Karl Gutzkow

(redirected from K. Gutzkow)

Gutzkow, Karl

 

Born Mar. 17. 1811, in Berlin; died Dec. 16, 1878. in Sachsenhausen, near Frankfurt am Main. German author, public figure, head of the Young Germany literary movement. Son of a prince’s servant.

Gutzkow studied theology and philology at the University of Berlin. He was a bourgeois liberal and edited the journal Telegraph für Deutschland (1838–42), in which the young F. Engels participated. Breaking with the school of German romanticism, Gutzkow wrote the novels Malta-Guru, the History of a God (1833) and Doubting Wally (1835), in which he affirmed the idea of the “emancipation of the flesh.” In the multivolume epic The Knights of the Spirit (1850–51; Russian translation, 1871) the task of struggling for social harmony was placed on the shoulders of the intelligentsia. Gutzkow’s plays Werner (1842; Russian translation, 1842) and Pugachev (1847; Russian translation, 1918) introduced the social theme to German literature. However, the tragedy Uriel Acosta (1847; Russian translation, 1872. 1955), dedicated to the 17th-century thinker who fought against religious oppression, is the only one of his works that remains in the repertoire of world theaters.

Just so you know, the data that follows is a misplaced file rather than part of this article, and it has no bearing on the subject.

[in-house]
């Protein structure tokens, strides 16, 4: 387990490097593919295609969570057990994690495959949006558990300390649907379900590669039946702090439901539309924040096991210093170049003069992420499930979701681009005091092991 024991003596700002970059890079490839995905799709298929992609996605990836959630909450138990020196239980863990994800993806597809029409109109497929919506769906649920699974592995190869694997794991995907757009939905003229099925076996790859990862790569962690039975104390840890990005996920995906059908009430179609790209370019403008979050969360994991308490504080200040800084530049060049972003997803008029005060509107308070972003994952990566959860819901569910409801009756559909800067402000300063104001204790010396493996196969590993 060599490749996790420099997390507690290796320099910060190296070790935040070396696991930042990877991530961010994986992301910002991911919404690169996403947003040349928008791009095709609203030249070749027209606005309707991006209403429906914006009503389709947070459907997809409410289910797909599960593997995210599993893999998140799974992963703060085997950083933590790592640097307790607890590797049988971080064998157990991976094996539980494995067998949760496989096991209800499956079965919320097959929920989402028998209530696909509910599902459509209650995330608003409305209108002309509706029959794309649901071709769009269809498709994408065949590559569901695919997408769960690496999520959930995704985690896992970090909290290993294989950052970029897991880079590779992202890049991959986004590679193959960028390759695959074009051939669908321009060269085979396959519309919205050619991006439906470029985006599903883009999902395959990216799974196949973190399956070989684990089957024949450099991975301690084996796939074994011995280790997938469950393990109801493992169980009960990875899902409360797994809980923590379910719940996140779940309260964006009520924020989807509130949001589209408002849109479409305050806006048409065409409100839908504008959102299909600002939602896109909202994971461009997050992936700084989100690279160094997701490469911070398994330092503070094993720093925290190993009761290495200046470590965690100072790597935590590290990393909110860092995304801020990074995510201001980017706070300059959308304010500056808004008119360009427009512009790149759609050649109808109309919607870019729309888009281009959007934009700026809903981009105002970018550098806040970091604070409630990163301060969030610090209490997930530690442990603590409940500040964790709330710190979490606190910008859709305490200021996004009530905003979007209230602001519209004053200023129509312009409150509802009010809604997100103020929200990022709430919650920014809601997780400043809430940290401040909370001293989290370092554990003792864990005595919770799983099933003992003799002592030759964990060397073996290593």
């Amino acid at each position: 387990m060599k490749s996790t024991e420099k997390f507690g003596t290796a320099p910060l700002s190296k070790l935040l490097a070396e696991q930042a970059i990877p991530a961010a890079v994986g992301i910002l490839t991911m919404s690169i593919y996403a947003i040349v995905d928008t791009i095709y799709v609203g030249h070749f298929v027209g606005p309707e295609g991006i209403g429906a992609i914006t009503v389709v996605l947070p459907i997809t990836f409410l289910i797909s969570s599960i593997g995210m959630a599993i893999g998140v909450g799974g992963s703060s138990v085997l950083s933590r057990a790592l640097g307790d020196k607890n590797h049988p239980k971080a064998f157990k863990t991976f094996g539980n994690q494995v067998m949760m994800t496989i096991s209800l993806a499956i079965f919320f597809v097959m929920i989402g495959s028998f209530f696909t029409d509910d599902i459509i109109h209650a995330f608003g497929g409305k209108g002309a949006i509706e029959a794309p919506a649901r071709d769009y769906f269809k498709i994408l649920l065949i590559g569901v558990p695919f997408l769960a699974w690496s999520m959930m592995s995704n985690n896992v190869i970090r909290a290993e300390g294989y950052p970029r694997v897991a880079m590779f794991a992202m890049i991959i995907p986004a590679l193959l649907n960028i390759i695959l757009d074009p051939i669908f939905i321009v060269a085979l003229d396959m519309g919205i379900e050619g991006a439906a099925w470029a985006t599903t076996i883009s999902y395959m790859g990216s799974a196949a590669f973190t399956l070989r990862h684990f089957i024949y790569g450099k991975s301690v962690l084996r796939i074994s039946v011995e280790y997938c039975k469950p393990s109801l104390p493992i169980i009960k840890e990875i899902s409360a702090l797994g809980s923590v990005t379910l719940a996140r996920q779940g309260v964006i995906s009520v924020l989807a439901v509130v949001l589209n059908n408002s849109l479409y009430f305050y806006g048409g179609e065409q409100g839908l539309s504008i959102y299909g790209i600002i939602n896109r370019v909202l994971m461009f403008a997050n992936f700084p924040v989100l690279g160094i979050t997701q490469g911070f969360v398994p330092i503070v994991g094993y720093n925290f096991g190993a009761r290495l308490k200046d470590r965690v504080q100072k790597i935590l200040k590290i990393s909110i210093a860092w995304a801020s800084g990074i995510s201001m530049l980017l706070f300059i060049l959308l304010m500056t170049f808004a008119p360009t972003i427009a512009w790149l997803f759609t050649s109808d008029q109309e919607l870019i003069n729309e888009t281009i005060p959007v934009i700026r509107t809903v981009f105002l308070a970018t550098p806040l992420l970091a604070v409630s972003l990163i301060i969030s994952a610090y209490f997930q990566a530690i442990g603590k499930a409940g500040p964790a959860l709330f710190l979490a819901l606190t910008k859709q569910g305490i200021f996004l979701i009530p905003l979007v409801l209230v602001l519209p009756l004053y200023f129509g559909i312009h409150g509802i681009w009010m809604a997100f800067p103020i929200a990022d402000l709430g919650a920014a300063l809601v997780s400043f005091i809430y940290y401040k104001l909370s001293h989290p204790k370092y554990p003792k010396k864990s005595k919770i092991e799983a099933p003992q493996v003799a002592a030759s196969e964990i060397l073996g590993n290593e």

WORKS

Ausgewählte Werke, vols. 1–12. Leipzig [1908].
In Russian translation:
P’esy. Moscow, 1960.

REFERENCES

Marx, K., and F. Engels. Ob iskusstve, vol. 2. Moscow, 1967. (See index of names.)
Dymshits, A. [Afterword.] In K. Gutzkow. Uriel’ Akosta. Moscow, 1955.
Maenner, L. Karl Gutzkow und der dramatische Gedanke. Munich-Berlin, 1921.
Dobert, E. W. Karl Gutzkow und seine Zeit. Bern-Munich. 1968. (With bibliography.)

N. M. EISHISKINA